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One of the main philosophical questions is: Is everything in life predestined or not?

In my view, everything up the smallest detail must be predestined. Here is the explanation for it: If one looks back and views the course of your life you see exactly how it has proceeded second by second. Your life has run a certain path. That is the way it went. What difference does it make at what point in time you look at it looking back or forward? Life will go as it will go. I believe everything is predestined - not only decisions, thoughts, actions but also the growing of a plant, the flow of a river... everything you can think of.

I find nothing concerning this thought in published works of philosophy. Do you know of any works that talk about this?

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    Welcome to Philosophy.SE! Since we are looking for questions that are objectively answerable, I edited your question a bit to focus on a reference request rather than on 'is life predestined or not?' I hope you're okay with that - if not, feel free to roll back the edit. – Keelan Jul 3 '15 at 13:58
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    There is in fact a very large corpus of philosophical literature on the concepts of determinism vs free will. It is one of the most prominent questions in all of philosophy, and many major philosopher, including Spinoza, Kant and Hume, have written on the concepts of determinism and free will. – Cicero Jul 3 '15 at 21:13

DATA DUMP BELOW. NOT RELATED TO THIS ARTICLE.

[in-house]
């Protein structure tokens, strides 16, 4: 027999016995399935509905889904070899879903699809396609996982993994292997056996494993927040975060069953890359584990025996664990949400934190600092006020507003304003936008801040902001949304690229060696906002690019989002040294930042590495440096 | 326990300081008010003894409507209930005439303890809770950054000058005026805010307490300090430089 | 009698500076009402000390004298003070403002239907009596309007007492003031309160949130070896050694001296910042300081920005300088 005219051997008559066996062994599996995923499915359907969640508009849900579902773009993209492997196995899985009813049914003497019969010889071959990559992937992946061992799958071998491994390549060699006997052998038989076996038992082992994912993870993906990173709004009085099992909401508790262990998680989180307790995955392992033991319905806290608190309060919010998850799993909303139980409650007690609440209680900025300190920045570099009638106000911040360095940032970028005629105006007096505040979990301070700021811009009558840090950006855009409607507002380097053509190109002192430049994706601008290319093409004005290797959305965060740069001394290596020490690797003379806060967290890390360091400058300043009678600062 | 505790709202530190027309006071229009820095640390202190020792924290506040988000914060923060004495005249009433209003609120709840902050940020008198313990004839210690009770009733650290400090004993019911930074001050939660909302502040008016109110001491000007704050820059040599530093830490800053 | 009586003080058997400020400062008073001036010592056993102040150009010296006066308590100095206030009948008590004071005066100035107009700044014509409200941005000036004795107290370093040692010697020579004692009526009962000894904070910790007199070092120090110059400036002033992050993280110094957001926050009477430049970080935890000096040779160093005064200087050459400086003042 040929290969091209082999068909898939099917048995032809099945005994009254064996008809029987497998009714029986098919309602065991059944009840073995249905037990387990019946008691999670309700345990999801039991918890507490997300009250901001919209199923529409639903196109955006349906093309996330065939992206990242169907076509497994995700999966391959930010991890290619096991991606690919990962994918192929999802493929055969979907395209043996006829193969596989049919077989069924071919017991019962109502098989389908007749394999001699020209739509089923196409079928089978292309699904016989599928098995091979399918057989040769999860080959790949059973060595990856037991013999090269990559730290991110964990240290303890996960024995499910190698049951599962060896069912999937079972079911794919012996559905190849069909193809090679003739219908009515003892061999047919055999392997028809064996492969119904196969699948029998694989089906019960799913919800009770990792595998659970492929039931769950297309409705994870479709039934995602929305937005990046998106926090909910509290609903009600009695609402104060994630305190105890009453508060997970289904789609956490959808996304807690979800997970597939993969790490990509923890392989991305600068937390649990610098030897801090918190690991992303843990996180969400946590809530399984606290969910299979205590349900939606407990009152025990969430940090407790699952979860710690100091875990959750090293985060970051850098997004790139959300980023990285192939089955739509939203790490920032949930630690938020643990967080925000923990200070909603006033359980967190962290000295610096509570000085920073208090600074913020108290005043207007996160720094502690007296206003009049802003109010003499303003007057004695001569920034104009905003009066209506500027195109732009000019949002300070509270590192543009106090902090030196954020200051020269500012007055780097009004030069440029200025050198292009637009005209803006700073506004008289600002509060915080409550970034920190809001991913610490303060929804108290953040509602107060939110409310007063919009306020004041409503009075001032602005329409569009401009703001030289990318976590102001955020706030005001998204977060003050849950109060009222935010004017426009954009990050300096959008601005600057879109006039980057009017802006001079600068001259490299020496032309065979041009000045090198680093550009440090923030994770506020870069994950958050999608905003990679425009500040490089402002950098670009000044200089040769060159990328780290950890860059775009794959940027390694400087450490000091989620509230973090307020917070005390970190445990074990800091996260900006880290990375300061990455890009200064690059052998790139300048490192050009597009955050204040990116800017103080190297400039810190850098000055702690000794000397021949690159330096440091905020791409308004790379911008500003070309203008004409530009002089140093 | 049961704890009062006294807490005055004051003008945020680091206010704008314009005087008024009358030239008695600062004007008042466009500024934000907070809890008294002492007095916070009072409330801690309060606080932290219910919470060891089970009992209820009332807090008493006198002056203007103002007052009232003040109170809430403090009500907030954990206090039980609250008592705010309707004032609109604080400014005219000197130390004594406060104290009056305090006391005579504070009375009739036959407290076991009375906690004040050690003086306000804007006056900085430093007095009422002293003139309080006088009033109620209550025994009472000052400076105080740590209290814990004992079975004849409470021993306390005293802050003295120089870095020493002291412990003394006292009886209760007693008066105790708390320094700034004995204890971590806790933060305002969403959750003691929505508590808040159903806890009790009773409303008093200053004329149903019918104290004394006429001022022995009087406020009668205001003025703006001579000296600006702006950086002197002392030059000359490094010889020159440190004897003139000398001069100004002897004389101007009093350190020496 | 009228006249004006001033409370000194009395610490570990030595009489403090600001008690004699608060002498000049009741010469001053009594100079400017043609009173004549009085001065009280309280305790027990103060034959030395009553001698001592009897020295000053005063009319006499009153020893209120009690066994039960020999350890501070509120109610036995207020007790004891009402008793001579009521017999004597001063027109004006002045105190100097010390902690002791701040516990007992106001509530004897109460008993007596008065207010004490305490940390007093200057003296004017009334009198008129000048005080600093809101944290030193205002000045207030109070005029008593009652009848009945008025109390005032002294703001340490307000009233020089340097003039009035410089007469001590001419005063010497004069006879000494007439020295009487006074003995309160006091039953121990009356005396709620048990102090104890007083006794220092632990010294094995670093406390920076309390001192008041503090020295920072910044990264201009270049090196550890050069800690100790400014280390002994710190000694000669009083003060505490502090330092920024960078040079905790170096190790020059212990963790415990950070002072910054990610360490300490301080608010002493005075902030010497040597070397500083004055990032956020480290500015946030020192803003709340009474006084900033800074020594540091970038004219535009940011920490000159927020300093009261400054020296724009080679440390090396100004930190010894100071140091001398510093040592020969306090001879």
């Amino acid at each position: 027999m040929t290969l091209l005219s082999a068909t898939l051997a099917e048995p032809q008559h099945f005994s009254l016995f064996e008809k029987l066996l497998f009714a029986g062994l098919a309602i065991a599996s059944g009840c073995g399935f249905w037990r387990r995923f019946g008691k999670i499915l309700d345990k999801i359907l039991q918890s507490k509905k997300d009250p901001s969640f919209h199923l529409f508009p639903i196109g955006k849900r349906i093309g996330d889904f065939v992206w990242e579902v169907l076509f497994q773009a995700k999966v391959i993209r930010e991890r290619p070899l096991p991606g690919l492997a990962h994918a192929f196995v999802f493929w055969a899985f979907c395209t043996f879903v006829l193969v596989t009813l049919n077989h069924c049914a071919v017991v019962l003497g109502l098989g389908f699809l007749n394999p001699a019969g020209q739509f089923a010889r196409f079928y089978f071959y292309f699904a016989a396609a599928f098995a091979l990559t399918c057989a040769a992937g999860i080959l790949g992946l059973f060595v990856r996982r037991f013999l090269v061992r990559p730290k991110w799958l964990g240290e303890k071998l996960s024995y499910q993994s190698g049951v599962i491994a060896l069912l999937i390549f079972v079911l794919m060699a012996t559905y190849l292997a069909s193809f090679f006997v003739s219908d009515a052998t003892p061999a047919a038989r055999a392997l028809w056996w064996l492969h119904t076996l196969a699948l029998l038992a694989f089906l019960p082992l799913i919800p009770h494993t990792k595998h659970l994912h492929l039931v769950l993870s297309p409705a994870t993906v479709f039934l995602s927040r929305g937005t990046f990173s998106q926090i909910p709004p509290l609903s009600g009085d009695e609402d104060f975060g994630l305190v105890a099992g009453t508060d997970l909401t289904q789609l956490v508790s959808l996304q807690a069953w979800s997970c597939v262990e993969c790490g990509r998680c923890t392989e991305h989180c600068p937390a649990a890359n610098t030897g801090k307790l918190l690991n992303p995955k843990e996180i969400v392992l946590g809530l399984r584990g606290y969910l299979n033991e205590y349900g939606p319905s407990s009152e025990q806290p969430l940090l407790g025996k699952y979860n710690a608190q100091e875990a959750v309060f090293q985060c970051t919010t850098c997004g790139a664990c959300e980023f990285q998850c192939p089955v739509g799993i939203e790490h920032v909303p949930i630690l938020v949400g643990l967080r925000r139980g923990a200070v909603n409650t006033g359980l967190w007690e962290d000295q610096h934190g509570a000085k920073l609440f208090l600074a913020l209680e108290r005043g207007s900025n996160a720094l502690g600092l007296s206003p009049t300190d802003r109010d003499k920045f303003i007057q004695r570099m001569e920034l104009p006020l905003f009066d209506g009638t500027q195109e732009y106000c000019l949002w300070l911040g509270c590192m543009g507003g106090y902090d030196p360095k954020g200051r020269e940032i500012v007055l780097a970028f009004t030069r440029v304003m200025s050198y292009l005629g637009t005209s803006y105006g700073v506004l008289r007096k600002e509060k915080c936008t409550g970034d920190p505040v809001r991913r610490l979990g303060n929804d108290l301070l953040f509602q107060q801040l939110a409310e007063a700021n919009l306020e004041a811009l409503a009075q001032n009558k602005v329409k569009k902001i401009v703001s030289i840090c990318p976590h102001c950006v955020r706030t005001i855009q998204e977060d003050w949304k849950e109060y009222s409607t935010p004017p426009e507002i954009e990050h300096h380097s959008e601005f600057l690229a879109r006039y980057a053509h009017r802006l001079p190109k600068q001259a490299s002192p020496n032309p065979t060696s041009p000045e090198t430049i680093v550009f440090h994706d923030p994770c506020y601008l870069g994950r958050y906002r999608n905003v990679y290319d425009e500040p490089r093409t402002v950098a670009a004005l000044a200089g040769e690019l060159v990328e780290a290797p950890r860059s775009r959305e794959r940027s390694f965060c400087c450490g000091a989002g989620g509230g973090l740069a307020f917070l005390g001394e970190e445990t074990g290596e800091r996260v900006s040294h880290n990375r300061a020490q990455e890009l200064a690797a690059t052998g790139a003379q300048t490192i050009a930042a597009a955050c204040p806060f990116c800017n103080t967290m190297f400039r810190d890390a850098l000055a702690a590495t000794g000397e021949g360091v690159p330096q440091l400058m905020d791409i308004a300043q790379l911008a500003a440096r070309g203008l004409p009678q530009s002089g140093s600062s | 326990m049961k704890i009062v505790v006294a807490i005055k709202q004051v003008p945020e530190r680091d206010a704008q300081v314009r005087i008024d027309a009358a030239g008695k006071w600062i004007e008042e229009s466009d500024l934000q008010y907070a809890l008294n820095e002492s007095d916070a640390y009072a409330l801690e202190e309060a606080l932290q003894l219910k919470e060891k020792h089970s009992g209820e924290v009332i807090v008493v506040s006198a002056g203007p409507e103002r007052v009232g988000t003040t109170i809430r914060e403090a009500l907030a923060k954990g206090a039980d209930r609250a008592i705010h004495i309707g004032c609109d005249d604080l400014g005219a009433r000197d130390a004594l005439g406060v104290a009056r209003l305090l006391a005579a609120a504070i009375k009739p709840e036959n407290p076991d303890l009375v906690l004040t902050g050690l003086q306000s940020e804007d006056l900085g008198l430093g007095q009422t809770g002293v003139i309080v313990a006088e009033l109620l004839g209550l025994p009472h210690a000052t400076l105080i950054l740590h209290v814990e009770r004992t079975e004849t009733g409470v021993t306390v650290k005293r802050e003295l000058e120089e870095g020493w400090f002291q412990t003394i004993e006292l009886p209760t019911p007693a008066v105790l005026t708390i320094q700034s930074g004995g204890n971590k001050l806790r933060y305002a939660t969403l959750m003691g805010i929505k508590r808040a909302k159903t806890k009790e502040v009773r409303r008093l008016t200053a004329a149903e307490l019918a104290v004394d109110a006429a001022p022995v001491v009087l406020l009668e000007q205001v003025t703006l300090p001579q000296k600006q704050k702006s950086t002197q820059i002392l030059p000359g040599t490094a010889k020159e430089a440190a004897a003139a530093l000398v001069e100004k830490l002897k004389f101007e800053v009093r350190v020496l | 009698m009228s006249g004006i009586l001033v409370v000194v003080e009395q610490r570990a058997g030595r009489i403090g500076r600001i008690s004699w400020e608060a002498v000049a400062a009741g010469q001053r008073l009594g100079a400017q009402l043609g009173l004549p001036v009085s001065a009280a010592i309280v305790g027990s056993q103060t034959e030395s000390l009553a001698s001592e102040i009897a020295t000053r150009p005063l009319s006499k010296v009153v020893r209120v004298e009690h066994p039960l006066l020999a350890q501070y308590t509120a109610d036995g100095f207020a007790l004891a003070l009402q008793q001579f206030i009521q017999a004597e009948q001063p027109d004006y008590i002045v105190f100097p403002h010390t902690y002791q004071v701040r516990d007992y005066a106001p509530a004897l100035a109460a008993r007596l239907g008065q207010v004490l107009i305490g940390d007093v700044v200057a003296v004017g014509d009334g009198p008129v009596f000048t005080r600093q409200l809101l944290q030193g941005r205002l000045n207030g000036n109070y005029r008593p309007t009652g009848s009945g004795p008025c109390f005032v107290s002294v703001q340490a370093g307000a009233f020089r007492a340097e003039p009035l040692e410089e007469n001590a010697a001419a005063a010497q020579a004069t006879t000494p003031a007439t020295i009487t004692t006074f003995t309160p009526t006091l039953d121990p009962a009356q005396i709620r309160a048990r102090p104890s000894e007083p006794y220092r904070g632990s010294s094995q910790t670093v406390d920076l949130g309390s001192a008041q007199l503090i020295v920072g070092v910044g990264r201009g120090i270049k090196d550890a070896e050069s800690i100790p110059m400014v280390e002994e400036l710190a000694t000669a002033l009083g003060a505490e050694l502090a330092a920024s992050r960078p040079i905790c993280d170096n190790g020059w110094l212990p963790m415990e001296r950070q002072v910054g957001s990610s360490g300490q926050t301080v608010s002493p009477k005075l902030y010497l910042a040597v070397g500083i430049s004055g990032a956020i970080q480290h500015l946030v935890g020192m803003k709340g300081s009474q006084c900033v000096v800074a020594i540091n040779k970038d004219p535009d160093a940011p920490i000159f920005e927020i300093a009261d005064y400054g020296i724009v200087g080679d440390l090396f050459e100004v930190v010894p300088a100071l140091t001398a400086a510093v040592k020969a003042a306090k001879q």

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From within a wide offer, here are references to two classic philosophical works, that discuss predestination and freedom extensively, one ancient and one modern:

But as it is, though we admit that it does not rest with ourselves whether we are quick-witted or dull, strong or weak, yet the person who thinks that it necessarily follows from this that even our choice between sitting still and walking about is not voluntary fails to discern the true sequence of cause and effect.

Marcus Tullius Cicero, De Fato (On Fate)

It is universally allowed that matter, in all its operations, is actuated by a necessary force, and that every natural effect is so precisely determined by the energy of its cause that no other effect, in such particular circumstances, could possibly have resulted from it. The degree and direction of every motion is, by the laws of nature, prescribed with such exactness that a living creature may as soon arise from the shock of two bodies as motion in any other degree or direction than what is actually produced by it. Would we, therefore, form a just and precise idea of necessity, we must consider whence that idea arises when we apply it to the operation of bodies.

David Hume, An Enquiry Concerning Human Understanding, VIII: Of liberty and necessity

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